What Can I Do with a Pre-Med Degree?
A degree in pre-med is designed to prepare you for medical school, but that doesn't mean you have to be a doctor. Read on to discover more information on pre-med education and what jobs you can get with a pre-med degree.
What is a Pre-Med Degree?
Pre-med degree programs are designed for students who want to pursue a medical or science-related career. The term 'pre-med' refers to the prerequisite coursework that medical schools require for admittance.
Pre-med typically isn't offered as a standalone major. Instead, you might choose a major in a related subject, such as chemistry or biology, and complete a pre-med curriculum in addition to your major. There are many options available to you once you've completed your bachelor's program, including medical school, entry-level careers and other graduate study. Below is an overview on the common types of pre-med careers, along with pre-med salary information.
Important Facts About Pre-Med Career Options
|High School Teacher||Clinical Lab Technologist||Mechanical Engineer|
|Median Salary (2018)||$60,320||$52,330 (clinical laboratory technologists and technicians)||$87,370|
|Job Outlook (2016-2026)||8% growth||12% growth (medical and clinical laboratory technologists)||9% growth|
|Key Skills||Clear communication; patience; ingenuity||Technologically savvy; attention to detail; manual dexterity; physical stamina||Problem solving; solid mathematical foundation; creativity; active listening|
|Similar Occupations||Career and technical education teachers; childcare workers; librarians||Biological technicians; chemists and materials scientists; chemical technicians||Materials engineers; drafters; mathematicians|
Source: U.S. Bureau of Labor Statistics
If you dream of becoming a physician, a pre-med program can provide you with a strong science curriculum that serves as a foundation for medical school. It's important to note that most medical schools don't require a specific undergraduate major; in fact, many schools encourage diversity in their candidates' course of study and routinely admit non-science majors. Most medical schools require that your undergraduate program include a minimum number of courses in science and math, including biology, chemistry, organic chemistry, physics and calculus.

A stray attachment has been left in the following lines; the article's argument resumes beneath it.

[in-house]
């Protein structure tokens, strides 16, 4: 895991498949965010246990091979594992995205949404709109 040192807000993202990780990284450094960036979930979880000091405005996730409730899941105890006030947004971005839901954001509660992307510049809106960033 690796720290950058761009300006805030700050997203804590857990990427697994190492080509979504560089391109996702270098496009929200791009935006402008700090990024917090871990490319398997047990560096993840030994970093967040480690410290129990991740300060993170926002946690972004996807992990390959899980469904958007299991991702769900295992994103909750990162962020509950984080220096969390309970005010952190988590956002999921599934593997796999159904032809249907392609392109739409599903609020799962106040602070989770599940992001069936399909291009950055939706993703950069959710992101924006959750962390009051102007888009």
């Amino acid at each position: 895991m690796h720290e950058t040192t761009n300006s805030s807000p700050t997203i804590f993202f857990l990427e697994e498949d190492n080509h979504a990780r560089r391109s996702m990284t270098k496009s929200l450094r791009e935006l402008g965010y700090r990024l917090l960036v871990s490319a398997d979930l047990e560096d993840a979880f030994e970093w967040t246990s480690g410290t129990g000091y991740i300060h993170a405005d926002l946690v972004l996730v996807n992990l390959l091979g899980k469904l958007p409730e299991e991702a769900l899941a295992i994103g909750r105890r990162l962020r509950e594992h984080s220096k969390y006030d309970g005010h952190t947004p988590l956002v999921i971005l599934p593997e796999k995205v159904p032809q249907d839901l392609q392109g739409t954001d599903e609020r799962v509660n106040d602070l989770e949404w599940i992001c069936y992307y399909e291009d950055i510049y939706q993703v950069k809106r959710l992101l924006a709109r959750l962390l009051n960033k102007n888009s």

Entry-Level Career Options
While many careers might require some additional training or certification, several entry-level opportunities do exist. For example, if you've completed pre-med coursework in addition to a major in a natural science, you're generally qualified for an entry-level career in science, such as research assistant or biology teacher. If you were pre-med in addition to a non-science major, such as English literature or engineering, you might qualify for an entry-level position as a clinical lab technologist, mechanical engineer or patient services representative.
If you have an interest in the medical field but don't want to commit to the many years of additional education it takes to become a doctor, there are many options for terminal professional certificate or diploma programs in allied healthcare. Some popular certificate programs include nuclear medicine technology, physician's assistant training, informatics and medical dosimetry.
With a pre-med degree, you also might be qualified to pursue advanced study in several areas of graduate school, depending on your other interests and experience. If you hold a degree in a natural science like biology, you might pursue a master's or doctoral degree and specialize in a particular area of study, such as microbiology or epidemiology. Most advanced natural science degree programs involve both classroom study and laboratory work.
If you like working with animals and particularly enjoy biology, you might decide to pursue veterinary school. If you like working with athletes and want to help people recover from injuries or surgery, you might want to pursue a graduate program in physical therapy. Other options you could pursue include dentistry, psychiatry and occupational therapy.